Code of Silence | Letters | Chicago Reader

Code of Silence 

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To the editor:

I'm sorry that Ben Joravsky decided that the article "Border War" (December 21) should be heavy on personalities and light on what really matters.

Though it makes for a more colorful story, this should not have been about two developers, in a love triangle with the alderman, getting macho over a couple of lots in Bucktown. That belongs in News of the Weird. What should concern us is something never even mentioned in the article: this very year, for the first time in 45 years, Chicago's famous zoning law is being rewritten from scratch, top to bottom. This is the big news; this and its surrounding controversy are what is worth newsprint. Berman v. GBD Development should be a timely footnote to that.

A perennial outrage, it's well known that Chicagoans are inadequately informed about their rights in neighborhood management and the importance of these rights. Systematic insufficient notification of zoning hearings is a major part of this dysfunction. Wayne Berman winning his case may help in a small way, but long before press time it was looking as though the parties were about to settle, and that would leave no new precedent in case law. So much for the newsprint.

On a broader and more urgent level, there seems to be a remarkable parallel in notification problems regarding the city's very plans to rewrite the code. Show of hands: How many of you care about how your neighborhood develops? How many of you were notified about the rewrite plans? In its official organ, the Zoning Reform Commission boasted that 200 people attended one of their workshops last June. But in a city of hundreds of thousands of concerned parties, this is a miserable showing. The result threatens to be a zoning ordinance with even fewer checks and balances.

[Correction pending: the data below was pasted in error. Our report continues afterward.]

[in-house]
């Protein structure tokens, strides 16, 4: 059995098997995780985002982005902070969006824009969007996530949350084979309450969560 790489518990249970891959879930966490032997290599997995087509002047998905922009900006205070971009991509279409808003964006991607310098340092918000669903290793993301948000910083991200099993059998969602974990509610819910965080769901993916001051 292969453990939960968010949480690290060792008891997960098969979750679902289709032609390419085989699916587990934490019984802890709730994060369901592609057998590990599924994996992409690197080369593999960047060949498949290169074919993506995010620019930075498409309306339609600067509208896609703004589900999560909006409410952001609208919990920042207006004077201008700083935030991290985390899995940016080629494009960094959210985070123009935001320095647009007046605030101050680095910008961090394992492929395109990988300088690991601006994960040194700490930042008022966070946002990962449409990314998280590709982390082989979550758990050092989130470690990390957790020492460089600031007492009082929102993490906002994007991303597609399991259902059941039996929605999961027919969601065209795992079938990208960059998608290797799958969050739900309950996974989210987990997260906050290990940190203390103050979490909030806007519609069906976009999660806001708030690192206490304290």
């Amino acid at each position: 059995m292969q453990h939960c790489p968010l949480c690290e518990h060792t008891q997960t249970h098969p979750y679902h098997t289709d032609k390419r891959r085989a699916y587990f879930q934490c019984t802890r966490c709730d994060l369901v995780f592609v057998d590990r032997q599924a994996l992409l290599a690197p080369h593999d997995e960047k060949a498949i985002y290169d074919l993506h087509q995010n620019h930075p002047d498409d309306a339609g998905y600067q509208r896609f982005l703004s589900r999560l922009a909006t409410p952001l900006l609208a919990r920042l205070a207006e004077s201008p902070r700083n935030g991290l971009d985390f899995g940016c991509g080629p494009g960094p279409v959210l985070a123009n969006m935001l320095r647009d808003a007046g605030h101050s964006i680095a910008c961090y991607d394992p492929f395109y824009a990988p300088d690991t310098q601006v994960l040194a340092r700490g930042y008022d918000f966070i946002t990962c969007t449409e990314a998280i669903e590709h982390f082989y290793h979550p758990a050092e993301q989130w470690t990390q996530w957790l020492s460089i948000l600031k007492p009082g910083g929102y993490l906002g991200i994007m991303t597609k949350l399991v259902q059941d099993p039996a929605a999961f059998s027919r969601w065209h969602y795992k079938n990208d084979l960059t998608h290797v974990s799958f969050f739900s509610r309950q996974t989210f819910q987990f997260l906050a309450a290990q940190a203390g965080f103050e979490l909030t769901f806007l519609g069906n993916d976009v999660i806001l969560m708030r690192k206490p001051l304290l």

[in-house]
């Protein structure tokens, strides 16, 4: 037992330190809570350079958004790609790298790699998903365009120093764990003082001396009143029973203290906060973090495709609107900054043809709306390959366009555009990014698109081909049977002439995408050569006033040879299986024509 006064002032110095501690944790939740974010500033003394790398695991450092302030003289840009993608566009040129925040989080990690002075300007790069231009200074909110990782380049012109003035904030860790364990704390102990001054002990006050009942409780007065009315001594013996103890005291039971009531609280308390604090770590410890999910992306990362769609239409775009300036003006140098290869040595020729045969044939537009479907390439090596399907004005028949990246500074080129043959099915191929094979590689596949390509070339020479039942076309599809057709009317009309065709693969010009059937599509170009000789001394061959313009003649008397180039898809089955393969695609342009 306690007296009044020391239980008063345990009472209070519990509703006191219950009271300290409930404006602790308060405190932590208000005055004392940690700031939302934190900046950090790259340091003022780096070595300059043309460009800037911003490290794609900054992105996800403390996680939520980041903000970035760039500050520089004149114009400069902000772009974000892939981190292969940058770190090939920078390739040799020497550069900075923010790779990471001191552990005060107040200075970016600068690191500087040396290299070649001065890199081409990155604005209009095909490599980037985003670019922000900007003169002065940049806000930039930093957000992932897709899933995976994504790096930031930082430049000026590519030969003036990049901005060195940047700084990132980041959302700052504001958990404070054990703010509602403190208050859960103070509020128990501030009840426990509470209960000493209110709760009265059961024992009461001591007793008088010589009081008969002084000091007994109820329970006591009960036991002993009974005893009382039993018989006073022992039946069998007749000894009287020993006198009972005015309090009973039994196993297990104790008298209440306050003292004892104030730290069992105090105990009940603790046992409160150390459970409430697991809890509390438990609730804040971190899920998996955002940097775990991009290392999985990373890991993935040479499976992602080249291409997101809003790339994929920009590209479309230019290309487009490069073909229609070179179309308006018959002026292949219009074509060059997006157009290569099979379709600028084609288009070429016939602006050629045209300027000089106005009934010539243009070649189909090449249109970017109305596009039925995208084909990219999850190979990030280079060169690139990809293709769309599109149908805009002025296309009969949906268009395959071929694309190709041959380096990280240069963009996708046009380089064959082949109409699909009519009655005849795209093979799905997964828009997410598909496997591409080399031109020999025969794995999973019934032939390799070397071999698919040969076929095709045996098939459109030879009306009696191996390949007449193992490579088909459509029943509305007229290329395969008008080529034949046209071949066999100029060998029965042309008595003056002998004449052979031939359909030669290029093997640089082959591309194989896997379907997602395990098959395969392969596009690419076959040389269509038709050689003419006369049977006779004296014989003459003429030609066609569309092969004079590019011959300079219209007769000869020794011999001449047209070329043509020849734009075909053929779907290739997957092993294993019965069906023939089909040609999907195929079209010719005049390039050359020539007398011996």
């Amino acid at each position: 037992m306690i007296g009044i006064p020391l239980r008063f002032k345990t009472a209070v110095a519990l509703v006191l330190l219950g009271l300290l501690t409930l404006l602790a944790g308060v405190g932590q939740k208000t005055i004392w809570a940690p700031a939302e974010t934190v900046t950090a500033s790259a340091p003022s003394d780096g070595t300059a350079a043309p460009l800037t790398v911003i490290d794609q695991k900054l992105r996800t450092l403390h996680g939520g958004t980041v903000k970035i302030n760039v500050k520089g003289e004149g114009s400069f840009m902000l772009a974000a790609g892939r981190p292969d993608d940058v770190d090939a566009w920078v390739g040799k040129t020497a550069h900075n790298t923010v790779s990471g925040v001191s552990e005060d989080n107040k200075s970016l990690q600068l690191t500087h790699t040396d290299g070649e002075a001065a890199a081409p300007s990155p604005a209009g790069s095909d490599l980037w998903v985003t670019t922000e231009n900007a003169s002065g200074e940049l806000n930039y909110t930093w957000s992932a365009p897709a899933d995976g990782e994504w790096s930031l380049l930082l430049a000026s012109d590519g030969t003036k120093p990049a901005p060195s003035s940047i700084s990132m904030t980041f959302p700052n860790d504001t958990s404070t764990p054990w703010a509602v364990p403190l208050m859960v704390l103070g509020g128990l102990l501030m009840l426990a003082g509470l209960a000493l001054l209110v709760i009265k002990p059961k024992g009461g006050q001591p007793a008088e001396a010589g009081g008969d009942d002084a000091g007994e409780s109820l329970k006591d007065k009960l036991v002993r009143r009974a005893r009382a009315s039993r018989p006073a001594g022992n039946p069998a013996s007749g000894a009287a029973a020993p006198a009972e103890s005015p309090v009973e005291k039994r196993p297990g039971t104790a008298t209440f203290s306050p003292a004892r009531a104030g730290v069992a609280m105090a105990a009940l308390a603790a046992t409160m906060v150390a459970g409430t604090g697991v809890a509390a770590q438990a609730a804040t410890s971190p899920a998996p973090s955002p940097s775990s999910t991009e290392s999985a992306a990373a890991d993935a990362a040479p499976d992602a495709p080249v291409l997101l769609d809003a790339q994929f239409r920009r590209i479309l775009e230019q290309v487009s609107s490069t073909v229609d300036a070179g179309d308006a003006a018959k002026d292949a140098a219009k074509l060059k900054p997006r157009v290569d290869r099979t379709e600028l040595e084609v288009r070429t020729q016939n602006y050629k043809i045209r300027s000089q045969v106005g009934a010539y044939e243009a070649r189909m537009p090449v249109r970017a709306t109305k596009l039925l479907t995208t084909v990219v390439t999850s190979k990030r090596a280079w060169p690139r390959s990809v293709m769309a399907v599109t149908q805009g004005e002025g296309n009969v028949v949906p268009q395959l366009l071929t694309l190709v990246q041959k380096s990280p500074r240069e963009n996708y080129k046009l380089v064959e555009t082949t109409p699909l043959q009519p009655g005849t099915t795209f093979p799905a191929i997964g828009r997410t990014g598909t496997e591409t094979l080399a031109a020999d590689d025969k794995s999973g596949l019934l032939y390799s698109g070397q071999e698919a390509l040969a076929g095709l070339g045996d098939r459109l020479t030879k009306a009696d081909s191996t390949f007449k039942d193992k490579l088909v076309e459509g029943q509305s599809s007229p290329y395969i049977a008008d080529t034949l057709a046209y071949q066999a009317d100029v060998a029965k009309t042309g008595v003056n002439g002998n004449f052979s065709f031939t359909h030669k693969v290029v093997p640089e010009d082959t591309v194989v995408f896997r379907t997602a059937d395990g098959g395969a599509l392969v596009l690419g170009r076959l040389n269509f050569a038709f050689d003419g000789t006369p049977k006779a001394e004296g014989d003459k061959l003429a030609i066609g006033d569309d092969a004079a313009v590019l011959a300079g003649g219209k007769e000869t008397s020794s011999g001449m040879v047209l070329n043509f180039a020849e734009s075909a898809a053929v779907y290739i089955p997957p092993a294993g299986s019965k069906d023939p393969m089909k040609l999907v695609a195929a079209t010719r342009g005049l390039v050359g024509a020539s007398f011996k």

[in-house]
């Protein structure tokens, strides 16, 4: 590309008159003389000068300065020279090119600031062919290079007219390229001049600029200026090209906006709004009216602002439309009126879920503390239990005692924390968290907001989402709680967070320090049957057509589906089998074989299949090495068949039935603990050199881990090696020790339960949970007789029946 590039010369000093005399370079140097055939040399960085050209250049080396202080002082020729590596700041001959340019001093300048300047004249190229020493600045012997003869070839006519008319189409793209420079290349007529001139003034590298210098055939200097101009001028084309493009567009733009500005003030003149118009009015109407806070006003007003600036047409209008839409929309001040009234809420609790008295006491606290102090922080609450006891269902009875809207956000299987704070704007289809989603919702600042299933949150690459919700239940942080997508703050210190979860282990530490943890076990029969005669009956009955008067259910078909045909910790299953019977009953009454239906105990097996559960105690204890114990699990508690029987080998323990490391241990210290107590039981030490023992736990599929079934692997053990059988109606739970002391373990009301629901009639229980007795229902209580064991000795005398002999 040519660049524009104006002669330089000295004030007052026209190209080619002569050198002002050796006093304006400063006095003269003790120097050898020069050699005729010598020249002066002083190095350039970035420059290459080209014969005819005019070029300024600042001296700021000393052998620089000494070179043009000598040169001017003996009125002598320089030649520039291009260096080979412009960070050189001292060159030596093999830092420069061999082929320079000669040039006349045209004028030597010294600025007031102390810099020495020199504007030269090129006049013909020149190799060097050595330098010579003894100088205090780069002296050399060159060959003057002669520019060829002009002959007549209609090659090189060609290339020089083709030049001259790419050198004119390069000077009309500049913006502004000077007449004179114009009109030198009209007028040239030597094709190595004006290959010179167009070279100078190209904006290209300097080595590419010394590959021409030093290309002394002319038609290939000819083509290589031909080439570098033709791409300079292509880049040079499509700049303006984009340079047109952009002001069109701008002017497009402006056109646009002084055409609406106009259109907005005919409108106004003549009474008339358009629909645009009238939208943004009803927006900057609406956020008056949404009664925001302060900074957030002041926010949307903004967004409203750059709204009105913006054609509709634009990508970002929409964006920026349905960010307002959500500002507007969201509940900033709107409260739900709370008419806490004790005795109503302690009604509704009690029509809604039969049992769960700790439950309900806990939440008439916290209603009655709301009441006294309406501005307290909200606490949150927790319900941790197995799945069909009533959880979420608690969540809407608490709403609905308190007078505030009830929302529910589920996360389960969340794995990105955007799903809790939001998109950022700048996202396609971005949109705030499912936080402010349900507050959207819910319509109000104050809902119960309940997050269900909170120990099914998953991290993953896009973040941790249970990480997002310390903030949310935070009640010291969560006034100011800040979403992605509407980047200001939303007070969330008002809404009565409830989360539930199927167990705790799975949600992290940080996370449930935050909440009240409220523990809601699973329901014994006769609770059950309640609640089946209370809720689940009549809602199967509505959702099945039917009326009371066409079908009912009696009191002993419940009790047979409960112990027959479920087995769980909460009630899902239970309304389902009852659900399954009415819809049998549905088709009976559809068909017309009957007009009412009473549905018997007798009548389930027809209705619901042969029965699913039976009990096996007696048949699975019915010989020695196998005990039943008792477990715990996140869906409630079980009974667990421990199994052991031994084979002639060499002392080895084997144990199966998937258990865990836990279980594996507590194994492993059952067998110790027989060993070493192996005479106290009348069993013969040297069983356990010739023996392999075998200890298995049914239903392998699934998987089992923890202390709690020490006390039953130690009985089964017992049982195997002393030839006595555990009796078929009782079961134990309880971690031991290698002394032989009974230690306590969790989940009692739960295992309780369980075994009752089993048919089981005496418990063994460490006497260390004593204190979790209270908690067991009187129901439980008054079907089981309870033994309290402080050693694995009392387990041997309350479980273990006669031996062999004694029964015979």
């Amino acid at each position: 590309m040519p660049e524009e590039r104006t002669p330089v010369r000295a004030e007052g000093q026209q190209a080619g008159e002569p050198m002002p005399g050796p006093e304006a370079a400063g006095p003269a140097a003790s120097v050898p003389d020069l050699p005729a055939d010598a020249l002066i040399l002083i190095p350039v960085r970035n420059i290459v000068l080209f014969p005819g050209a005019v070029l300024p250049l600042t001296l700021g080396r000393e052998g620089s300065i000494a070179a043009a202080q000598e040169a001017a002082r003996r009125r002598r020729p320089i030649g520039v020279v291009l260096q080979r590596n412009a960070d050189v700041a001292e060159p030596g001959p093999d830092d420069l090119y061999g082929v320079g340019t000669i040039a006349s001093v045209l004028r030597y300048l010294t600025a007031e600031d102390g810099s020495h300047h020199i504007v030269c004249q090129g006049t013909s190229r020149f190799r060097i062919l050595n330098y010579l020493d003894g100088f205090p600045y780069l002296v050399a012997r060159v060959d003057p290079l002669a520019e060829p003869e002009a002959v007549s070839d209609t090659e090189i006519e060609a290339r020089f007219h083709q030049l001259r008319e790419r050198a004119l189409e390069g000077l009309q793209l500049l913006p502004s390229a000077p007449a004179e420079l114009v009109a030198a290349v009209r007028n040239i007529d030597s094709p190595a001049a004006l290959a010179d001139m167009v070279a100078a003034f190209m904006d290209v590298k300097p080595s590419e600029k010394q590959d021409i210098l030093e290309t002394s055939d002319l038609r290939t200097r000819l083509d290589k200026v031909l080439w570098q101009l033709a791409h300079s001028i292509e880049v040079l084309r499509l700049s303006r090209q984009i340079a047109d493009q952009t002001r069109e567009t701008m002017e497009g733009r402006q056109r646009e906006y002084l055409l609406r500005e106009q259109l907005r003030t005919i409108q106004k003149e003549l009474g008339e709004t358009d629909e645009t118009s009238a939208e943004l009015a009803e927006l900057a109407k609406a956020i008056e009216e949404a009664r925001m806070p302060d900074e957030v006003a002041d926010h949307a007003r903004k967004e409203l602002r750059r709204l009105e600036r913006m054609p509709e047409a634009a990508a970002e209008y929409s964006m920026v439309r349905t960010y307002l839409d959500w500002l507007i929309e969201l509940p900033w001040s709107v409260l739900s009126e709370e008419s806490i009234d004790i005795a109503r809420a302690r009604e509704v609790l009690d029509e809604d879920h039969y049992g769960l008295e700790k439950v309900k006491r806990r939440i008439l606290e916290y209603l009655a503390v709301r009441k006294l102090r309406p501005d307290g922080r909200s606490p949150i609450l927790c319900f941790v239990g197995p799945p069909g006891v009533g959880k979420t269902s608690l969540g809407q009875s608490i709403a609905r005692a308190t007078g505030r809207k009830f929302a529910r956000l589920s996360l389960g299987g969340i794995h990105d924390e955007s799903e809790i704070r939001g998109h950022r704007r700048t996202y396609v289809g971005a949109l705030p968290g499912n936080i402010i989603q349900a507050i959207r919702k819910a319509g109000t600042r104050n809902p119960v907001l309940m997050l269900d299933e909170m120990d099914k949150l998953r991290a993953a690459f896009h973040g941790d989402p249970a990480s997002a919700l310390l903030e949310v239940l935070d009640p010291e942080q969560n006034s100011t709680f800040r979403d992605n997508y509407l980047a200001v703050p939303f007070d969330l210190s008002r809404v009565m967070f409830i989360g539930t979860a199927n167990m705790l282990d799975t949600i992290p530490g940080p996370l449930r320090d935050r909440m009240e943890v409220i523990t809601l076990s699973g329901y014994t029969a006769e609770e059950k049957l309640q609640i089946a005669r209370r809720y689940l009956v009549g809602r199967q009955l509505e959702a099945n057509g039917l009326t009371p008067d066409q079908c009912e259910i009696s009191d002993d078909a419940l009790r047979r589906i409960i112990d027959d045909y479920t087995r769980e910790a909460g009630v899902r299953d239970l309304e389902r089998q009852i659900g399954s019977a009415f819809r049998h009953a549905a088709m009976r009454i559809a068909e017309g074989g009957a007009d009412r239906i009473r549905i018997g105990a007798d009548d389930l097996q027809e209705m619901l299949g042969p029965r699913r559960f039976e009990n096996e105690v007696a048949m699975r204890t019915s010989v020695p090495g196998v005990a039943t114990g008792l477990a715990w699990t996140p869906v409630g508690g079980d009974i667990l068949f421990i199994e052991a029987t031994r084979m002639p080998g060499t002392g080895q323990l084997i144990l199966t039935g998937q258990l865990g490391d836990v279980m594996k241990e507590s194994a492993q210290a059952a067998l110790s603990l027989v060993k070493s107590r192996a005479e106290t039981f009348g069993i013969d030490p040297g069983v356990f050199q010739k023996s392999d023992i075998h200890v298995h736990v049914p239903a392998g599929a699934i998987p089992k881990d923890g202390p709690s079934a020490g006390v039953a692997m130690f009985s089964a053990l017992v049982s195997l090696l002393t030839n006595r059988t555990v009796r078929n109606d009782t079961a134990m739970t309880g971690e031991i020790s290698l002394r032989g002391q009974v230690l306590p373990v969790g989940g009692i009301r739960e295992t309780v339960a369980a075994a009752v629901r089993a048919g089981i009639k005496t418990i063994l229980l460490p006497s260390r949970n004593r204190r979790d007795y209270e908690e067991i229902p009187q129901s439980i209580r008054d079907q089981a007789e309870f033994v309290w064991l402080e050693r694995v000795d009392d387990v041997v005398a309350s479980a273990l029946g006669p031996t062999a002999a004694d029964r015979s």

Beyond patching the existing code, how can neighbors really be better involved in zoning matters without having to join a politically dodgy community group, flail their arms like a lone wild activist, or give their alderman a back rub? If you were to ask me--the Reader didn't--I would say that the first step should be to enact new legislation to provide unmistakable public notice.

It's been shown that existing methods of notification, including certified mail and newspaper classifieds, are inadequate in this day and age. However, in many other jurisdictions, we have seen huge four-by-eight-foot Proposed Zoning Variance billboards on all publicly visible sides of the lots. These signs, mandated by law, are loud and clear, they are inexpensive, and they provide details about the proposed change as well as contact information for the applicant and the alderman, the rights of the parties, and the dates of any hearings. There's just one problem: Chicago doesn't use these signs. This low-tech approach is what I believe is needed in a busy city to inform the public generously about changes that will affect their lives. Current experiments by the city involve tiny cardboard squares wrapped around light posts. But we're not talking about street cleaning or a church bake sale.

If we want a zoning code that responds to our needs, concerned citizens and groups must write the Mayor's Zoning Reform Commission in room 1004 of City Hall, 121 N. LaSalle, 312-744-2050, and urge them to implement sweeping changes in the notification measures. Their plan is to have the rewrite swiftly completed within the next few months, and what little public hearing was tolerated is already closed.

Peter Zelchenko

Flailing his arms in West Town

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